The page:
04 April 2017

How Much Do You Trust Your Fellow Syndicate Members?

Lottery Syndicates Gone Wrong

If you're familiar with reliable lotto strategies, you'll know that being part of a syndicate is one of the few real ways of boosting your chances of that big win. Over the years numerous lotto syndicates have beaten the odds, and made their members multi-millionaires. But what happens when these collectives go wrong?

Lottery Syndicates Gone Wrong

$47 Million UK Lotto Syndicate

Lottery stories are often full of incredible tales of luck, unfortunately for Louisa Whitby, her story is one of astonishing bad luck.

Whitby, who worked at a Liverpool-based recruitment company, was part of a long-running syndicate made up of herself, and ten fellow colleagues. The eleven were the entire workforce of the Liverpool branch of the company.

Louisa, who was expecting her first child, missed work on the day syndicate payments were to be made, and inadvertently missed out on approx. $4 million, when her fellow syndicate members banked approx. $47 million on the UK Lotto.

Returning to work Louisa found a desolate office, as her 10 fellow syndicate members had dumped their jobs and headed off to spend their winnings. Naturally devastated after being unceremoniously informed she wouldn't be seeing a penny of the group's winnings.

An employee of the company, based in a different office, tweeted: 'In recruitment hell....all our staff in Liverpool office have left after winning lottery.' Spare a moment if you will, for those left behind in the wake of a lottery win!

Whitby told the media, "That money will never buy them happiness. I considered them my friends, but I can never speak to them again."

Well, I for one can't blame her, I'd be a bit miffed too.

The anonymous ten have not made a comment on the situation, Louisa Whitby is currently taking legal action.

 

$40 Million Powerball Syndicate

Brendon King regularly took part in a syndicate at his office. On the day a second Powerball syndicate was purchased, Brendan finished work at a Sydney factory at 12.59pm and missed out on a share in their $40 million win in 2016.

His colleague, Robert Adams, who ran lottery syndicates at the cable manufacturing plant, decided to pool funds to enter the May 5 Powerball draw later that afternoon after Brendan had finished work.

Brendon held a ticket in the same draw as part of an earlier syndicate, but Robert formed a second, one-off syndicate of 14 people to boost their chances of winning the jackpot. The second syndicate won the $40 million Powerball jackpot. Although he was a regular contributor to the lottery pools at the plant, Mr Adams did not think of including him in the second group because the pair did not cross paths on the factory floor that day. Mr King was unsuccessfully in suing Mr Adams because he understood he had to pay to be included in all of the syndicates organised by Mr Adams. A justice ruled that the two syndicates were clearly separate, with no mingled funds, and Mr King was not part of the winning syndicate.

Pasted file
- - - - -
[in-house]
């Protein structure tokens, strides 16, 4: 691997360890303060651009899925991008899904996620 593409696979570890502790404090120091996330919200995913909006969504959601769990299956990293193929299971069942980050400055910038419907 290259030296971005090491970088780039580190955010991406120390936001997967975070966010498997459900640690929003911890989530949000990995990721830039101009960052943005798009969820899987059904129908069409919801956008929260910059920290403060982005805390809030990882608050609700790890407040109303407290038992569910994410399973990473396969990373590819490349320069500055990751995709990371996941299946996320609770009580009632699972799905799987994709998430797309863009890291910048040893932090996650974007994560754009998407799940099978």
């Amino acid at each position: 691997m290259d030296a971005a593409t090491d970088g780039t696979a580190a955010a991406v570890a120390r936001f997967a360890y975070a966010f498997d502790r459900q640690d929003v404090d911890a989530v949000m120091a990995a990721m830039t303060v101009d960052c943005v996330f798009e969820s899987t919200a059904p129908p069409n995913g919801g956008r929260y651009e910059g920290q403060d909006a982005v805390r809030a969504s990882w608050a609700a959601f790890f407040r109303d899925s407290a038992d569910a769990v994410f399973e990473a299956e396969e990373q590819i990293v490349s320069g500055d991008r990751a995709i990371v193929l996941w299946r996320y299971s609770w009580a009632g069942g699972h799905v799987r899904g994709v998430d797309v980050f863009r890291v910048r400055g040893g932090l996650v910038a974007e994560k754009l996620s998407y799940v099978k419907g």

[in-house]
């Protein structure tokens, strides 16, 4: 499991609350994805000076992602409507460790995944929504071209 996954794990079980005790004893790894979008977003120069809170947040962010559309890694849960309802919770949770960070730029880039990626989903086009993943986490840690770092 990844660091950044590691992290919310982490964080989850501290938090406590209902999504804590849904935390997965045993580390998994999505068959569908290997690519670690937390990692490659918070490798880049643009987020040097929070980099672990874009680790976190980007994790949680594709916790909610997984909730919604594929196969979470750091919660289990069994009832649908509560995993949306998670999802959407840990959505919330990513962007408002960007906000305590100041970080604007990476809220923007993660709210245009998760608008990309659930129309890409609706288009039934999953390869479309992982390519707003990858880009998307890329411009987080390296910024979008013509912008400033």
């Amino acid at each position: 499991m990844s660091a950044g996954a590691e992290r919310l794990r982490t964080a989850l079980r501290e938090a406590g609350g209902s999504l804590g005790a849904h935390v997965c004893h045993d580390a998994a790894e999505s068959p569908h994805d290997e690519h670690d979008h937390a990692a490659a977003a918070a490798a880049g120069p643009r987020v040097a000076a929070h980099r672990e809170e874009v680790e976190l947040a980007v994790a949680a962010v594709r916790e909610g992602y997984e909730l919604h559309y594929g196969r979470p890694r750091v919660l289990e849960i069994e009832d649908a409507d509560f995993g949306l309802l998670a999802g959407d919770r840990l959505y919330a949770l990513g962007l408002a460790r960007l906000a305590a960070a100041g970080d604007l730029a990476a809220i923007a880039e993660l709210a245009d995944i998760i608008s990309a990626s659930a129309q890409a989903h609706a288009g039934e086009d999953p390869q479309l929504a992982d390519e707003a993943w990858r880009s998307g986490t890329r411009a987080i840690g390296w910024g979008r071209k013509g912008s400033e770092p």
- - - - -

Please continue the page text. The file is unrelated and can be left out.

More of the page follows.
$16 Million Powerball Syndicate

When a member of your lotto syndicate vanishes the day after a lotto draw you might begin to suspect something is up. It's only when your absent co-worker has lottery officials sending him congratulatory bottles of champagne that the penny drops.

Quite a lot of pennies in fact, because Gary Baron had just legged it with a $16 million Australian Powerball jackpot, most of which belonged to his fellow syndicate members.

Two of the syndicate confronted him at his home, complete with a brand new BMW outside, where Baron insisted his winners were from a ticket he had purchased separately from the group.

Unsurprisingly, his fellow syndicate didn't buy his story, and the fact Baron was busy buying himself luxury goods only made the situation worse.

Following the big win, an unknown winner who was rumoured to be Gary Baron, told the press: "I'm still in disbelief... I don't need that amount of money, it's too much for me."

A quote that seems a little contradictory, considering how events transpired. Luckily for Gary he will have his fellow syndicate members to help him with the winnings, after the parties agreed an out of court settlement.

 

Driven to Distraction

Up next in our tales of deceitful co-workers is another heart-warming tale from the UK, set in the DVLA offices in Swansea.

By this point in the article you can probably predict what happens, but just in case…. A 16 strong team won big on the EuroMillions raffle, but just as the champagne corks were popping, things started to get nasty.

A squabble erupted within the group, when three of the potential winners were accused of not coughing up for that week's tickets.

An exasperated insider told the UK press: "It's like something out of a television show, I can't believe the way they are acting."

Last we heard they were going to organise a vote to see whether the three in doubt would be given their winnings anyway.

Each member would "only" take away $104,000 from the win, plus a further $23,000 each if the other three are excluded – not exactly retirement money – it could certainly lead to some frosty chats over the coffee machine if they aren't given their winnings.  

 

Do Syndicates Right

Like the idea of syndicates? Don't want to get stuck in one of these nightmare situations? Have no fear, Lottoland has the solution.

You might have noticed the syndicates tabs at the top of our most popular lottos. These amazing new betting options allow you to instantly join an online syndicate, and seriously boost your chances of winning big.

Instead of having to get a group of friends, family or co-workers together, and sort out boring contracts, you just select how many shares you want. We deal with all the admin, so you can sit back and start winning!

Head on over to our syndicates page to find out more about Lottoland's lottery betting syndicates.